The amount of thermal charge is proportional to the integration time and a highly dependent function of temperature: it doubles for every 8 to 100 centigrade (above -250C). Therefore, the dark image is image is reduced by cooling the CCD sensor’s operation temperature.


ICCD.3 Photometric Image

ICCD.3.2 Photo Response Non-Uniformity

Local variations in the different layer thickness or in the geometry of the pixels generate modifications in the quantum efficiency along the photosensitive area. For intensified CCD camera with fiber optical coupling further inhomogeneities due to chicken wire s and varying thickness of phosphor and photo cathode material superimpose the CCD inhomogeneities. The result is photo response non-uniformity.

This non-uniformity can be measured by sampling an image of uniform illumination.


ICCD.3 Photometric Image

ICCD.3.3 Calculation of Photometric Images

A photometric image can be calculated from the measured image with aid of the two calibration images: the dark image and a uniformly illuminated reference image. The photometric image may be calculated by:

Ip(x,y)=photometric image Im(x,y)=measured image Id(x,y)=dark image Ir(x,y)=reference image

<Ir>=Avg reference image

This calculation must be done for each pixel. It is performed very fast by the data processing software DaVis.


ICCD.4 System Components

The whole system is under control if Personal Computer (PC) via the PCI camera interface board. Image acquisiton as well as image processing is performed under control of laVision’s DaVis software.

Fig.9 Cabling between Camera Head, HRI controller and computer. The positions of the interface boards at the delivered computer may differ from this figure.


ICCD.4 System Components

ICCD.4.1 Camera Head

The camera head contain three main components: image intensifier, lens coupling, CCD sensor

Peltier CoolingThe CCD is cooled by a two-stage peltier cooler. The fixed final temperature is appr.-150C.

Water instead if ventilatorIn extremely critical optical settings possible vibrations can be prevented. Optionally, the camera is delivered with water connectors instead of the ventilator. In this case water circulating through the heat exchanger removes the heat.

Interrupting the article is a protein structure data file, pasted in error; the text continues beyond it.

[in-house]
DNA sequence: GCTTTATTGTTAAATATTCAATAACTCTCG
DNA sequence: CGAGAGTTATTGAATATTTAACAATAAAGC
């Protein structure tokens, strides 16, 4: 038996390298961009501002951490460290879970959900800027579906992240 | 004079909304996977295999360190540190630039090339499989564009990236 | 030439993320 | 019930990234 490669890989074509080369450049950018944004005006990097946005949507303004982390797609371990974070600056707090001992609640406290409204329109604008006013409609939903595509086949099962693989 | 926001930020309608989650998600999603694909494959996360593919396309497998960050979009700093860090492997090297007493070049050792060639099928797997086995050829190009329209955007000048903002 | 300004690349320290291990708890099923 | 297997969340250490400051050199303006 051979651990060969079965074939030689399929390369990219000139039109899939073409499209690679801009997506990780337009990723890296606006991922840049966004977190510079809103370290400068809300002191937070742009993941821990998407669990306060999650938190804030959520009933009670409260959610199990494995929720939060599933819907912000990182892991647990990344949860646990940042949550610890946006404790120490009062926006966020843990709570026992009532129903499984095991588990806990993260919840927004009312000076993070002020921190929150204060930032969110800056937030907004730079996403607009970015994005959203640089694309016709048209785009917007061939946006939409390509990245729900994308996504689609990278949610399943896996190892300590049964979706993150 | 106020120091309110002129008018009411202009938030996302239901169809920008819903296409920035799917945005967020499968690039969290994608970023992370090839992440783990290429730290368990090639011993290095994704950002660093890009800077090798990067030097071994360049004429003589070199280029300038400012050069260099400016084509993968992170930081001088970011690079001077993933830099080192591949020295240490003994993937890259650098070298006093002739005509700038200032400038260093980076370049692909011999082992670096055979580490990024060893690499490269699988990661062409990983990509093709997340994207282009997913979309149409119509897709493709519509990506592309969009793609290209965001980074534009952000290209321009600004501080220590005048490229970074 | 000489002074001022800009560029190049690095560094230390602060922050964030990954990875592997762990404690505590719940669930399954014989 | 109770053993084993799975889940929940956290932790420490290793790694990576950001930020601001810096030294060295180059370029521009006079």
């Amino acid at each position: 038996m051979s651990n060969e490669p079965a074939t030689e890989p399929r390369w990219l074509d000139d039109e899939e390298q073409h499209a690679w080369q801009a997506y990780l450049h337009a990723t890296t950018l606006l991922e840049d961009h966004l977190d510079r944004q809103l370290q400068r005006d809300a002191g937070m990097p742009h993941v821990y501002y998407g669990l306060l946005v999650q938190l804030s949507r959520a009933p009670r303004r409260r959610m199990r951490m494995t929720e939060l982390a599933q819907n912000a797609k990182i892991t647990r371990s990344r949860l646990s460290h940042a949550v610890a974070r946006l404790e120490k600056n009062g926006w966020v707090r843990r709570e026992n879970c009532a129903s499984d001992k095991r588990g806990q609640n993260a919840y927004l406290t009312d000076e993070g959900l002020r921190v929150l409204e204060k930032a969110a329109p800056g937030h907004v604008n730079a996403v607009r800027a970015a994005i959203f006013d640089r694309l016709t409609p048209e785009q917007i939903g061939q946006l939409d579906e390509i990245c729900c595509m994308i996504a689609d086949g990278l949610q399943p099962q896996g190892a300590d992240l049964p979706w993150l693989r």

Cleaning Method for FOLthe connectors and the fiber itself should be cleaned only by dry dust free air. Again, after disconnecting, replace the respective protection caps on camera and cable immediately.


ICCD.4 System Components

ICCD.4.2 High Rate Image Intensifier Controller

The controller unit which drives the image intensifier head is housed in a single box. The box contains five section: Low voltage power, High voltage tube bias supply, Signal conditioning, Gate pulse driver, Micro controller.

Fig.10 The diagrammatic sketch High Rate Image Control Unit


ICCD.4 System Components

ICCD.4.3 Picosecond Delay Unit

The PS Delay unit provides 20nsec of adjustment in 25psec step. It may be used at trigger rates>100MHz.

Fig.11 PicoSecond Delay Unit front and rear panel.


ICCD.4 System Components

ICCD.4.4 Computer Hardware

The computer is an IBM compatible AT-computer with windows operating system (95 or NT). It contains at least 32MB RAM.

Fig.12 Computer slots with inputs and outputs.


ICCD.4 System Components

Fig.13 The color graph of the system component.


Appendix-GOI module

The Gated Optical Imager (GOI) module is an extension for PicoStar camera system for shortest gate pulses down to 80ps.

Fig.14 The figure left shows the camera system with camera head, HRI and GOI pulser.